• Horse Hospital (Infinite Chug Records, 2008)
  • (Death By Doll) Cabin Fever (Emperor Penguin Recordings, 2008)
  • (Death By Doll) ElectroRococo (February 2011)

Further reading

  • Dark Stars Rising, by Shade Rupe -- 24 years of interviews with various creators of darker art (Headpress, 2010)
  • A Conversation With Dame Darcy, By Ron Rege "Dame Darcy's Meat Cake was one of the most culturally visible alternative comic book titles of the 1990's." (The Comics Journal, 2016)

References

  1. ^ a b c Sullivan, Darcy (September 1994). "The Dame Darcy Interview". The Comics Journal. Seattle, Washington: Fantagraphics Books (171). Archived from the original on September 20, 2016. 
  2. ^ Weaver, Damien (April 2004). "An Interview with Dame Darcy". Bookslut. Archived from the original on November 29, 2016. 
  3. ^ Hundley, Jessica (November 21, 2002). "Artist's vision lives; Dame Darcy turns a new page with her stylized graphic novel, Frightful Fairytales". Los Angeles Times. Archived from the original on December 27, 2016. Retrieved 2010.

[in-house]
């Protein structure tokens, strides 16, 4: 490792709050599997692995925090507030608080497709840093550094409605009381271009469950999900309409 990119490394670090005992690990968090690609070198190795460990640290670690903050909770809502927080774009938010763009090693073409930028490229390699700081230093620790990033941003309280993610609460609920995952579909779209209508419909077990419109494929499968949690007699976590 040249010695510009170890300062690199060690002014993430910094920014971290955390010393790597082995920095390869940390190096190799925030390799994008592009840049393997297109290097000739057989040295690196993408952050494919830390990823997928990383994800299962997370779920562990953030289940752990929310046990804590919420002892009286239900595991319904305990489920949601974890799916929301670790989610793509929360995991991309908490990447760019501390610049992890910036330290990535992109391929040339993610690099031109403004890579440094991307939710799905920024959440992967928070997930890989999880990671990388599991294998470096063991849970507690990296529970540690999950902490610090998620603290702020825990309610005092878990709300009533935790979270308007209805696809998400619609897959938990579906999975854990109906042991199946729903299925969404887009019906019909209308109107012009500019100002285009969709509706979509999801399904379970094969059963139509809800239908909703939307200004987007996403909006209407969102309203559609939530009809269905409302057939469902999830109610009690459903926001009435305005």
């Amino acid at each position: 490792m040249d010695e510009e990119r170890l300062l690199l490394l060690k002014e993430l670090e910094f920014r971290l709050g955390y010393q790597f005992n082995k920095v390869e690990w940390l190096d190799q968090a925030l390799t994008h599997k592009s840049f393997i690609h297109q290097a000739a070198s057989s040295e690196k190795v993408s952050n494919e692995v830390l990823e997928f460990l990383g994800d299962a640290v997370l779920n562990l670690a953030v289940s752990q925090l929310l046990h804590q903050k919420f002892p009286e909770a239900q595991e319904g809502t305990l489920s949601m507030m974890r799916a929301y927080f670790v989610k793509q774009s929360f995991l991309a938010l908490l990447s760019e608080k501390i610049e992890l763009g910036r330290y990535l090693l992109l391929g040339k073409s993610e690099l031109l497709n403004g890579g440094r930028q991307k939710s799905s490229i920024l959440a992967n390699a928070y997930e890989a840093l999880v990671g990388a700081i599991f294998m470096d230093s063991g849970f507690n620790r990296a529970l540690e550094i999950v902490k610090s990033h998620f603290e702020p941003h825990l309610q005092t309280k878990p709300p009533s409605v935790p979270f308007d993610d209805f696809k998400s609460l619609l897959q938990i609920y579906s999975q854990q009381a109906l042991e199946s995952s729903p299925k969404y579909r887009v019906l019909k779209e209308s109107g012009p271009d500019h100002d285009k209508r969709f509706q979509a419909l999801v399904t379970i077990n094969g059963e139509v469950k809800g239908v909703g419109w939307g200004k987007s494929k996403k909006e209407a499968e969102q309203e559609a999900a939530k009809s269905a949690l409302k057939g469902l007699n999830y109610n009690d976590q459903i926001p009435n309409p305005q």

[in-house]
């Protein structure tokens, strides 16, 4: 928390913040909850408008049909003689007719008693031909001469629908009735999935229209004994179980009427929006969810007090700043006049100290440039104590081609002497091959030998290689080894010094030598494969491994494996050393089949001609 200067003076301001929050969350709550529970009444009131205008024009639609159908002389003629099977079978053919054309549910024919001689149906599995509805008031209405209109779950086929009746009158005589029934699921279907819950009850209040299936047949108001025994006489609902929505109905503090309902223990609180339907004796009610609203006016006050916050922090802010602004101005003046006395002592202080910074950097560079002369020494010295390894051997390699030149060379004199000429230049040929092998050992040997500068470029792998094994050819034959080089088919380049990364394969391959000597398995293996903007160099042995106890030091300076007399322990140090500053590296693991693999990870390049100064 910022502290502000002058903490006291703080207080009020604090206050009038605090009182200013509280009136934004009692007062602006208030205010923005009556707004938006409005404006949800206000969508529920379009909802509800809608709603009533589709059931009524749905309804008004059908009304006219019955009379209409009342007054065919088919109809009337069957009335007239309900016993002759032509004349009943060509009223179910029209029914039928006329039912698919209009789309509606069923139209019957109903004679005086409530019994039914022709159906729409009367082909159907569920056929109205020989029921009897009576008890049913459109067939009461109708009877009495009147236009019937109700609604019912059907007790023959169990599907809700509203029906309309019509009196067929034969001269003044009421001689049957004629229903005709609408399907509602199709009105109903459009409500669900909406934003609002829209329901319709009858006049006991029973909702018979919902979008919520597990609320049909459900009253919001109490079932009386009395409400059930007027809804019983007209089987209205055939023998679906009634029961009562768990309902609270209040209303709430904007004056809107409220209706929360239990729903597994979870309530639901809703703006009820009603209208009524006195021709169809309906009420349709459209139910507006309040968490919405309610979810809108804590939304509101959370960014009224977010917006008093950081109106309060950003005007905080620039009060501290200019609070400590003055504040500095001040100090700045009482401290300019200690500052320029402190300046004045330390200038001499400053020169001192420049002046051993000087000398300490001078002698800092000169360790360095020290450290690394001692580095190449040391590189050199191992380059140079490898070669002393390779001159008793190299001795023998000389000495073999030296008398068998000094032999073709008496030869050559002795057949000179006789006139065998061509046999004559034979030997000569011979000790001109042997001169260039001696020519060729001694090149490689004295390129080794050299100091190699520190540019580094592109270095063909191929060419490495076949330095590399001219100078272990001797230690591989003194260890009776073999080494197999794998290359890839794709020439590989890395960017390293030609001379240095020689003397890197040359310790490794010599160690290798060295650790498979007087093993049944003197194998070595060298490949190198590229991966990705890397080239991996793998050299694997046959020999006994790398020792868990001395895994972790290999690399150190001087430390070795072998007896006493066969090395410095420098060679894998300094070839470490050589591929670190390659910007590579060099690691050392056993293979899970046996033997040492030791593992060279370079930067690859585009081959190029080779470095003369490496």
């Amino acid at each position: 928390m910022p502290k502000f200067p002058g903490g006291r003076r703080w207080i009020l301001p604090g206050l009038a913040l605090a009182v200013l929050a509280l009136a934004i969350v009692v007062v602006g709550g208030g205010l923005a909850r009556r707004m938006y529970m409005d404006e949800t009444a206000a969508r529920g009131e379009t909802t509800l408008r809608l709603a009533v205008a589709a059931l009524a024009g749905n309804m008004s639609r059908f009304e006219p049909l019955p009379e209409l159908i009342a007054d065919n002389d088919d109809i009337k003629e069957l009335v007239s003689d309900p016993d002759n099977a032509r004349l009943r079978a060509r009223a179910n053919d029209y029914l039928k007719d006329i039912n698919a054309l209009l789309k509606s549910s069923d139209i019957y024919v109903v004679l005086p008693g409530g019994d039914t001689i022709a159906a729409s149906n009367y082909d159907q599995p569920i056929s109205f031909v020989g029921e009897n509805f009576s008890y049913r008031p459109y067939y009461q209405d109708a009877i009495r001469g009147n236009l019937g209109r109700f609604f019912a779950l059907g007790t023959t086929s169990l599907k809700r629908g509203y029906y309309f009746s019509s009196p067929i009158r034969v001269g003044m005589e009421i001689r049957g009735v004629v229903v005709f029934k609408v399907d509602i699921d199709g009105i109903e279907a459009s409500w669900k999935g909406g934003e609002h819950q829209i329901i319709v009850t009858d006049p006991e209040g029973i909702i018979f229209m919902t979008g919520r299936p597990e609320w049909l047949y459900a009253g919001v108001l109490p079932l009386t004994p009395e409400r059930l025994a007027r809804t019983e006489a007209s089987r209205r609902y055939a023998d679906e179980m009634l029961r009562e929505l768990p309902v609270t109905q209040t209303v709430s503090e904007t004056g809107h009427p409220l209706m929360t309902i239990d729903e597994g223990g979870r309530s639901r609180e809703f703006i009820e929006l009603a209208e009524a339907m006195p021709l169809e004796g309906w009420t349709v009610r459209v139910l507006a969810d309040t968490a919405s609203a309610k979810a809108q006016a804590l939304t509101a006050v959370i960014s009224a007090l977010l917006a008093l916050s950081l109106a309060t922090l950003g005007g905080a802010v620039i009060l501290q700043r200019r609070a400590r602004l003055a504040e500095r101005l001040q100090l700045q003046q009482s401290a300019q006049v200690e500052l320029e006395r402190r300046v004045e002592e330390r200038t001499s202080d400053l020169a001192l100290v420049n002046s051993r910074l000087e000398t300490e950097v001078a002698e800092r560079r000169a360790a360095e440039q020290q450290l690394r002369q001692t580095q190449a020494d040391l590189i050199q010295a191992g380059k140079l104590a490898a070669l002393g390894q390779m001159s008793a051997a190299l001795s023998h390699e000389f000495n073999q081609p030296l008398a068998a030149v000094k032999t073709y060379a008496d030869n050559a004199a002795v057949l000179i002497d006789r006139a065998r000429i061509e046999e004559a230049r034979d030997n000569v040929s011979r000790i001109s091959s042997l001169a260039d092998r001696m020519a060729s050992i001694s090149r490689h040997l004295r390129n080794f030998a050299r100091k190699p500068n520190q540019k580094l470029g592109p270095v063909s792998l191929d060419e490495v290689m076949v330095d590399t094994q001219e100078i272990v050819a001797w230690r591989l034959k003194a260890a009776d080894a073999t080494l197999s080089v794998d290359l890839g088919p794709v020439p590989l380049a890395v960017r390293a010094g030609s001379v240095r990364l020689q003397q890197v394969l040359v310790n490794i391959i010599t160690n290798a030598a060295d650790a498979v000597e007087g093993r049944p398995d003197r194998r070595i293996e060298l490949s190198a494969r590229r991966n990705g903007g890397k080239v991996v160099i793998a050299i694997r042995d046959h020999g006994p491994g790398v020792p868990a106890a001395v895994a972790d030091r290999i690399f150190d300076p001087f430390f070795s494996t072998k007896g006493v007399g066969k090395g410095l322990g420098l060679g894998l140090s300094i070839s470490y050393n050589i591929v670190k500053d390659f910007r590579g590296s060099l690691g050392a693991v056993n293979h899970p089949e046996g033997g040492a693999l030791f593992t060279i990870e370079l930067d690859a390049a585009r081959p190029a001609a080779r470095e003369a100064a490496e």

4. ^ Kirchner, Lisa. "Books: Meatcake". Bust. New York, New York. Archived from the original on October 17, 2016. Retrieved 2016. 
  5. ^ a b c Weiland, Jonah (August 15, 2006). "Dame Darcy on The Illustrated Jane Eyre". Comic Book Resources. Archived from the original on December 27, 2016. 
  6. ^ Dame Darcy at the Grand Comics Database